India: Mobile phone towers in Hyderabad driving migratory birds crazy
vrijdag, 04 september 2015 - Categorie: Berichten Internationaal
16 juni 2015
HYDERABAD: Increasing radiation from thousands of mobile phone towers in Hyderabad is playing havoc with the natural flight paths of migratory birds, experts said on Monday. Rare species of birds are unable to find their way back home after winter, they added.
While migratory birds use the geomagnetic field as a compass to track their route from Europe to the Indian sub-continent every year, radiation emitted from these mobile phone towers (6,000 of which came up in just two years) is damaging their brain cells and sense of direction, several environmentalist groups said.
Thousands of birds from 800 different species visit the lush environs of Osmansagar and Safilguda lakes every year. But bird-watchers say hundreds of birds they tracked about a year ago have not found their way back home. Instead, they are found to be circling the city and heading back to the city lakes.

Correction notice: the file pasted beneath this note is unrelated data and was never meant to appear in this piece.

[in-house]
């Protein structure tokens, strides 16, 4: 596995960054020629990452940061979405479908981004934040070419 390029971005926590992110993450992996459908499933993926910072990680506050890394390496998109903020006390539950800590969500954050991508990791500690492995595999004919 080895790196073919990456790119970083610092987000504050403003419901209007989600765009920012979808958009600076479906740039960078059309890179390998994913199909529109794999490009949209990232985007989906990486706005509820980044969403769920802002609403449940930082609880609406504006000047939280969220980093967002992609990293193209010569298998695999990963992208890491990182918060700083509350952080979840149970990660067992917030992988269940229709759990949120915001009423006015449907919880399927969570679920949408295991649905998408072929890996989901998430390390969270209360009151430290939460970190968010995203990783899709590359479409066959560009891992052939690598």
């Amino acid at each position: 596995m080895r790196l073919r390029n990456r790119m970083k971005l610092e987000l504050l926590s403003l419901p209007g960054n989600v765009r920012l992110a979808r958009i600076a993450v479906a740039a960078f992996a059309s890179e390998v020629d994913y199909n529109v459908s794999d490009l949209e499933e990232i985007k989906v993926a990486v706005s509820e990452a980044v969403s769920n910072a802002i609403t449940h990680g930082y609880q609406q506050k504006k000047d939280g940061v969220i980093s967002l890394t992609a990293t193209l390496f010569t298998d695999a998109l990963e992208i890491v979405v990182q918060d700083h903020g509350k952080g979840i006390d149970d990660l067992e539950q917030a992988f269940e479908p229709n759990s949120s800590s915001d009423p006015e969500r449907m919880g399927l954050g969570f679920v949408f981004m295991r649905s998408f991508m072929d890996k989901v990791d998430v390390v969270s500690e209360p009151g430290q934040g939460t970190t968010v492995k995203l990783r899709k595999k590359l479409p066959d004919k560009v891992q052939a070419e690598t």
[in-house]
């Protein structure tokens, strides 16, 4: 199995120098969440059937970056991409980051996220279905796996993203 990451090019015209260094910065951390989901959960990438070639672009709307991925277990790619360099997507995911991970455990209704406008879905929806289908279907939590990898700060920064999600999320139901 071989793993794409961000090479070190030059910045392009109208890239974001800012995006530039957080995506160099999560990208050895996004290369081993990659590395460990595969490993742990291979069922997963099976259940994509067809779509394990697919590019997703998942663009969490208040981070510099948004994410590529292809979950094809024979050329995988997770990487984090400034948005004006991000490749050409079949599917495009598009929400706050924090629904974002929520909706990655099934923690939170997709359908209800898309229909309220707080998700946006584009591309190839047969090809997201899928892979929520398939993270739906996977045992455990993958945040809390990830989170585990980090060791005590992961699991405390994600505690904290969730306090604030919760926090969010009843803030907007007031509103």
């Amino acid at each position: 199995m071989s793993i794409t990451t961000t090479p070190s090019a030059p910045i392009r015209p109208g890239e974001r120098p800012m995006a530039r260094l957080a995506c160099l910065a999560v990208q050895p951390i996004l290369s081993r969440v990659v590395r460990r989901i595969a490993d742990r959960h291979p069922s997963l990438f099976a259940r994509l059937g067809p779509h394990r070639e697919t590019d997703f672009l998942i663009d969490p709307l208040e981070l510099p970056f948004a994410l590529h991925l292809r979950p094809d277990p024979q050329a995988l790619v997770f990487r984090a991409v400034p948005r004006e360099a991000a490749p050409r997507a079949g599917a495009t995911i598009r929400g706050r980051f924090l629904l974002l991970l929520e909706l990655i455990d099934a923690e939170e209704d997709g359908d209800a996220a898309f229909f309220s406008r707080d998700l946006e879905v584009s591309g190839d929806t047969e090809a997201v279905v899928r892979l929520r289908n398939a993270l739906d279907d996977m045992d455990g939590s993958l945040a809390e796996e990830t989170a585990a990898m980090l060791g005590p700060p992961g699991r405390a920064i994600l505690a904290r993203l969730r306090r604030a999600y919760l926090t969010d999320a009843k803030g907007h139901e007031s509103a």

While scientific studies have established that radiation from mobile towers hampers the birds' ability to track the Earth's geomagnetic field, experts say species like the Bar-Headed Goose, Greater Flamingo and Pelicans could be worse off as they don't mate or lay eggs outside their homes.
''We have noticed that certain species of birds are increasing in numbers and are not flying away. We believe there is a disturbance caused by the radiation emanating from the towers - which is hampering their natural movement,'' said expert Dinesh Bhatt, dean, Faculty of Life Sciences, G K University, Haridwar.
Not just departure, arrival of migratory birds has also been affected by radiation from cellphone towers. A recent report published in Migrant Watch, a bird-watchers magazine, says many birds including the Garganey Teal (duck species) are no longer being seen in Hyderabad, Pune and Nagpur lately.
''There has been no scientific study to resolve this matter. Even the gradual disappearance of the commonplace sparrow can be attributed to spurt of mobile phone towers. There needs to be a detailed study on this issue,'' said Farida Tampal, state director, WWF-India.
Times View: The forest and environment department, in coordination with environmentalists, should immediately map the number of new cellphone towers that fall along the flight path of migratory birds. Fauna should not fall prey to the explosion of mobile telephony.
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